Health And Wellness

I Love Being Alone — But It’s A Trauma Response

Photo: Avelino Calvar Martinez / Shutterstock
woman alone

For me, wanting and needing ample alone time IS a trauma response. 

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Let’s unpack some of this before you come for me.

What is a trauma response — and why are we seeing every millennial talk about trauma all over TikTok? Let’s break some expensive dishes first and define what trauma is and isn’t.

Trauma isn’t what happened to you. Trauma is the way your body and mind try to reconcile and respond to what has happened to you. You may be thinking, “Well, what happened to me wasn’t that bad. Other people have had it much worse.”

And to that, I always respond with:

A person drowning in 2 feet of water is still just as much dead as a person who drowned in 6 feet of water.

Comparing traumas is like comparing your life to some influencer’s highlight reel on the gram. You don’t know half of it and it just makes you feel insignificant. It also isn’t real.

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Trauma response is how you have learned to respond to the trauma that has occurred in your life. The way each person responds varies and is highly dependent on how we learned to deal with our emotions in childhood. Think: fight, flight, and collapse. But with those fairly normal responses also other, more damaging responses as well. 

Here is a brief and basic list of trauma coping mechanisms:

Spinning stories in your mind
Irrational thoughts
Self doubt/self deprecation/self sabotage

The list goes on and on.

Now that we have laid those out, we can talk about needing alone time.

Alone time is crucial for recharging our batteries, thinking, processing, releasing others’ energies, self-development work, sleeping, masturbating, and countless other "alone time" tasks.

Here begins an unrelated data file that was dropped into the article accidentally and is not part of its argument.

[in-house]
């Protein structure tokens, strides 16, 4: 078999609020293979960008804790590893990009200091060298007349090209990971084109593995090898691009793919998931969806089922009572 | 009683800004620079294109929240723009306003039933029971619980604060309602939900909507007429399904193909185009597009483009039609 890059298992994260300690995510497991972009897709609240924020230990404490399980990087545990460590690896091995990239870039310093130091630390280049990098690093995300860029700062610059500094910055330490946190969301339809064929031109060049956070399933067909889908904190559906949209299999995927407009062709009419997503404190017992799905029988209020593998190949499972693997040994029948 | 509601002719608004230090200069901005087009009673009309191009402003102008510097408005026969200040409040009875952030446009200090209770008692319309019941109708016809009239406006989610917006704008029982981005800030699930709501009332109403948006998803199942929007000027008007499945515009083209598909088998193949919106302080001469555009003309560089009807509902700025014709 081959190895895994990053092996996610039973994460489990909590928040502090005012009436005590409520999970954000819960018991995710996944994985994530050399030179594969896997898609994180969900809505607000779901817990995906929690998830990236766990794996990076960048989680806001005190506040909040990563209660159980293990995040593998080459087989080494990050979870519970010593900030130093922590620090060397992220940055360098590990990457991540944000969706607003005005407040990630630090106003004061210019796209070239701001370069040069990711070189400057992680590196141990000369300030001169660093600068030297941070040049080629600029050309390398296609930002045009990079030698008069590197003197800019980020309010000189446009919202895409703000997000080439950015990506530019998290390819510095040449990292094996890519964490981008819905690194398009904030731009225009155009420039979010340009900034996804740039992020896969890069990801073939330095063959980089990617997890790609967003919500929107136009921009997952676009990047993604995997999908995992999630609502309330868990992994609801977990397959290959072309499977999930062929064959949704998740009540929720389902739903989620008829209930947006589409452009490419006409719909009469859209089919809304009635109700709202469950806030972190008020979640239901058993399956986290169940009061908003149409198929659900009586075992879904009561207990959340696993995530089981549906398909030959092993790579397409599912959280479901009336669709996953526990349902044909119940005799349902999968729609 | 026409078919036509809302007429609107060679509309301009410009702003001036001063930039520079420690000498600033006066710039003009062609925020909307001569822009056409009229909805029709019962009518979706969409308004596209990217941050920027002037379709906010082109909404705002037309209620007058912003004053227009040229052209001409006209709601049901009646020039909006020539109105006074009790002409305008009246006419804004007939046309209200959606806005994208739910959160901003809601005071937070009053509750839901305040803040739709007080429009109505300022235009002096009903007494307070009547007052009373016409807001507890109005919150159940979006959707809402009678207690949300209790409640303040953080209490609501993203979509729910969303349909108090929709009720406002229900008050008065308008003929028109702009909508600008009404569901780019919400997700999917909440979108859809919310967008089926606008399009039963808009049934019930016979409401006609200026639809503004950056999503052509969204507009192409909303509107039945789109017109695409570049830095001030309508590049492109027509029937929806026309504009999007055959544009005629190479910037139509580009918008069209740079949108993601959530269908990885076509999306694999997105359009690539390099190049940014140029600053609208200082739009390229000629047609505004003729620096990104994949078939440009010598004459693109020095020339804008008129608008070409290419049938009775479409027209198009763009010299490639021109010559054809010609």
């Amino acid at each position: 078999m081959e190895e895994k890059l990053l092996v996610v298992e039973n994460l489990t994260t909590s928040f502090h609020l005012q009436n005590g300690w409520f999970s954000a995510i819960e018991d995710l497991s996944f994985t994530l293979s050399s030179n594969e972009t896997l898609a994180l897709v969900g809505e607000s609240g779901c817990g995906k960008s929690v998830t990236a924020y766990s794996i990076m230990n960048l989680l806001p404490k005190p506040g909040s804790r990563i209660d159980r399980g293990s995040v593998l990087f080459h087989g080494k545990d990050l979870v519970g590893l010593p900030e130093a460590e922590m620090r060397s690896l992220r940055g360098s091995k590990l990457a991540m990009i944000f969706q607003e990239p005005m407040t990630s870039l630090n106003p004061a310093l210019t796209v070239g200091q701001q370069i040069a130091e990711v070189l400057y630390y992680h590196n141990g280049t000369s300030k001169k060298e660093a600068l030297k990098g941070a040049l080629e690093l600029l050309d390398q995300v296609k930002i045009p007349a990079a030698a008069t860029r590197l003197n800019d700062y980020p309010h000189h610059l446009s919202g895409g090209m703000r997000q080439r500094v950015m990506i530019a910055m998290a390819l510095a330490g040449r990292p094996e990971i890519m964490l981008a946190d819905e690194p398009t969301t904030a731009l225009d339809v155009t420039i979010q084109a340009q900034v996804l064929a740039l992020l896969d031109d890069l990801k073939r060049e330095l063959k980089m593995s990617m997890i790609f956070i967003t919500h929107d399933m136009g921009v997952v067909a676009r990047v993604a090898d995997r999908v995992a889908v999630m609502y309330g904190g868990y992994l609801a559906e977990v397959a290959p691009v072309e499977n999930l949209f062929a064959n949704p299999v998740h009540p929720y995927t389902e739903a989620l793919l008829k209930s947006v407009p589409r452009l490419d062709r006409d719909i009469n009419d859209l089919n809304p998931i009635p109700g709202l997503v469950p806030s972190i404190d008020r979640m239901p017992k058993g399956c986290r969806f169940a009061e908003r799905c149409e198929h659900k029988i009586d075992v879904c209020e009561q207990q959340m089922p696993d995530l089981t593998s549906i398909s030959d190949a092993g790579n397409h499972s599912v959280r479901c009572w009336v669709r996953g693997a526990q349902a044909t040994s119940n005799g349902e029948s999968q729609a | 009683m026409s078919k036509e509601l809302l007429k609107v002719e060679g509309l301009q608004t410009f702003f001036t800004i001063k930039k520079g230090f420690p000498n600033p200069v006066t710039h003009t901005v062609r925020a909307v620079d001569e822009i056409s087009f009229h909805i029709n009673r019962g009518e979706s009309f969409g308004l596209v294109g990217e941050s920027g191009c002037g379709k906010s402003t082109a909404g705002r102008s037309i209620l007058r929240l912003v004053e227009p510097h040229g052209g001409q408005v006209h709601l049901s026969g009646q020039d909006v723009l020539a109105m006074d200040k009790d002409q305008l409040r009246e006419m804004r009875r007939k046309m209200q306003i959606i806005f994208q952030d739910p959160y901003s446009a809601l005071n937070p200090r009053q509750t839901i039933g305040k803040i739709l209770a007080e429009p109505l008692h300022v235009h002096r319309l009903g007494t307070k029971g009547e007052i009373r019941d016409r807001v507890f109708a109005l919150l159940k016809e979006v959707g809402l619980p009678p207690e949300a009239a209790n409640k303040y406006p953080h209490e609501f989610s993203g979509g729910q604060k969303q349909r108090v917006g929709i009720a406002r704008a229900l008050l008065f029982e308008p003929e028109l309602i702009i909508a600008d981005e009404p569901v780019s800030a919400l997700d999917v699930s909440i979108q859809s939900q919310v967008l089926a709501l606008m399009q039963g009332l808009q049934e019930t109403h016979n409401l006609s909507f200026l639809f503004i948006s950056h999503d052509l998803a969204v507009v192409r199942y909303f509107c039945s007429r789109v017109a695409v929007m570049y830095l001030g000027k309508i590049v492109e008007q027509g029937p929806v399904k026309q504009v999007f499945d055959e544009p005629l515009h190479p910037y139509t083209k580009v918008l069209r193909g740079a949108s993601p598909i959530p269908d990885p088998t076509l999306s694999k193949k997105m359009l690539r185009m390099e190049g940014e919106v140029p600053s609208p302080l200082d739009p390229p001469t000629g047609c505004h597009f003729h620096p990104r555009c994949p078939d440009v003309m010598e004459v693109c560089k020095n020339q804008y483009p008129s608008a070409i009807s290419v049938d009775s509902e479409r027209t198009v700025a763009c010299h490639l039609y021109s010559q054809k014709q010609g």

Alone time is when we can work on ourselves, dissect and process our emotions, and learn how to be better humans. Alone time and space are vital for healthy relationships, a powerful mind, and a strong body.

Alone time is critical. Feeling like you can never get enough and then (often subconsciously) creating negative situations that give you alone time is a trauma response.

When your nervous system does its little dance over and over again between safety, fight/flight, and shutdown, it can often get stuck in that shutdown place. It's the collapse station of, “I can’t get enough sleep. I can’t get any downtime. I can’t relax.”

It's the place where you need rest, alone time, and a padded room is your body’s way of trying to protect you from whatever danger it perceives in your environment.  Whether that danger is actually real (a bear, a tiger, or a crazy ex with a knife) is dependent on who you are and your past triggers. The nervous system learns perceived dangers.

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Too much danger (which can easily be overeating or watching your kids fight to the death) can lead to collapse. And then you find yourself craving more alone time — and therefore, creating situations where (surprise, surprise!) you get to be alone.

Whether it's because he broke up with you, you lost the job, you failed at your project, your kids are just “too much”, etc. — it’s the cortisol that’s running through your hot little body that your body becomes addicted to.

If you find yourself constantly exhausted and feeling like you can’t recharge those batteries, something deeper is happening.

Craving alone time may, in fact, be a "you" problem, not him/her/they/it problem. It’s a nervous system problem.

Once you acknowledge that something deeper is happening, it creates awareness about the trigger, trauma, and response. Then you can safely help your body move into a place of safety. Here are some ways I have helped my body find safety amidst the storm and subsequent shutdown:

Talking to my partner openly
Service (helping others)

It can feel like a slow crawl at times, but creating that initial awareness about the root issue of why you need alone time is the key. It’s what will unlock new ways of healing and dealing with your trauma, so you can stop sleeping your life away and start creating the life you desire.

Danna Yahav is an author, writer, and coach. You can find her on Instagram

This article was originally published at Medium . Reprinted with permission from the author.